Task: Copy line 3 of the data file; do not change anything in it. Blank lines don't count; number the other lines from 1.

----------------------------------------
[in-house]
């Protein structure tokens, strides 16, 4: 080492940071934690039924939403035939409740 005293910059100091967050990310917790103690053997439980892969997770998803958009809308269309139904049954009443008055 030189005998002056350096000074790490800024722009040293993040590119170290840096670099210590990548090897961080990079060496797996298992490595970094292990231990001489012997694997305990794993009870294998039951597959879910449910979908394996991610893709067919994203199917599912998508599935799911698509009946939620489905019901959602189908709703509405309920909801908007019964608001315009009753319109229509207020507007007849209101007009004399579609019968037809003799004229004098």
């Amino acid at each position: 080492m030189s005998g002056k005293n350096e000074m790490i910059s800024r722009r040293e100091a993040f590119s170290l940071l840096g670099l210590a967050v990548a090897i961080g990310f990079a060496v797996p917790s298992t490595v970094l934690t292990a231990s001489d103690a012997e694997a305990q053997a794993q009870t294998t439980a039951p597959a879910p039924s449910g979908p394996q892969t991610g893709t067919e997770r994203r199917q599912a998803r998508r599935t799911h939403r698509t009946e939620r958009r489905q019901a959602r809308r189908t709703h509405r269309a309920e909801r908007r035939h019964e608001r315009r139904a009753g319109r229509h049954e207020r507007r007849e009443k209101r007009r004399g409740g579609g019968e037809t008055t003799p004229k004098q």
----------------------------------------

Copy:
């Amino acid at each position: 080492m030189s005998g002056k005293n350096e000074m790490i910059s800024r722009r040293e100091a993040f590119s170290l940071l840096g670099l210590a967050v990548a090897i961080g990310f990079a060496v797996p917790s298992t490595v970094l934690t292990a231990s001489d103690a012997e694997a305990q053997a794993q009870t294998t439980a039951p597959a879910p039924s449910g979908p394996q892969t991610g893709t067919e997770r994203r199917q599912a998803r998508r599935t799911h939403r698509t009946e939620r958009r489905q019901a959602r809308r189908t709703h509405r269309a309920e909801r908007r035939h019964e608001r315009r139904a009753g319109r229509h049954e207020r507007r007849e009443k209101r007009r004399g409740g579609g019968e037809t008055t003799p004229k004098q």